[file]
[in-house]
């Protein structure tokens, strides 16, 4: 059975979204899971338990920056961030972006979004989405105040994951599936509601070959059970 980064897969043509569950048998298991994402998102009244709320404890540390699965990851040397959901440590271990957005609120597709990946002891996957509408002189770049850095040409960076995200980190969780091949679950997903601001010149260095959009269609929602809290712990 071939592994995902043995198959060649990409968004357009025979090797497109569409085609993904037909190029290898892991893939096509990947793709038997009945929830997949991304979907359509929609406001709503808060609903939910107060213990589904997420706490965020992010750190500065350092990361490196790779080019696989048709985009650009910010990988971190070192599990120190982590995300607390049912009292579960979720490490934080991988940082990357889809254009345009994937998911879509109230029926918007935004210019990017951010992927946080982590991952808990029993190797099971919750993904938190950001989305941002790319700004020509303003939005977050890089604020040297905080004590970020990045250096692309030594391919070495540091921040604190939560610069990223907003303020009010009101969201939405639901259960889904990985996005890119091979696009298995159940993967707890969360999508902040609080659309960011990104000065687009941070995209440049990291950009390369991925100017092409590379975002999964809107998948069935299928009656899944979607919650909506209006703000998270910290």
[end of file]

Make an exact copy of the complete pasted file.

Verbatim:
[in-house]
């Protein structure tokens, strides 16, 4: 059975979204899971338990920056961030972006979004989405105040994951599936509601070959059970 980064897969043509569950048998298991994402998102009244709320404890540390699965990851040397959901440590271990957005609120597709990946002891996957509408002189770049850095040409960076995200980190969780091949679950997903601001010149260095959009269609929602809290712990 071939592994995902043995198959060649990409968004357009025979090797497109569409085609993904037909190029290898892991893939096509990947793709038997009945929830997949991304979907359509929609406001709503808060609903939910107060213990589904997420706490965020992010750190500065350092990361490196790779080019696989048709985009650009910010990988971190070192599990120190982590995300607390049912009292579960979720490490934080991988940082990357889809254009345009994937998911879509109230029926918007935004210019990017951010992927946080982590991952808990029993190797099971919750993904938190950001989305941002790319700004020509303003939005977050890089604020040297905080004590970020990045250096692309030594391919070495540091921040604190939560610069990223907003303020009010009101969201939405639901259960889904990985996005890119091979696009298995159940993967707890969360999508902040609080659309960011990104000065687009941070995209440049990291950009390369991925100017092409590379975002999964809107998948069935299928009656899944979607919650909506209006703000998270910290």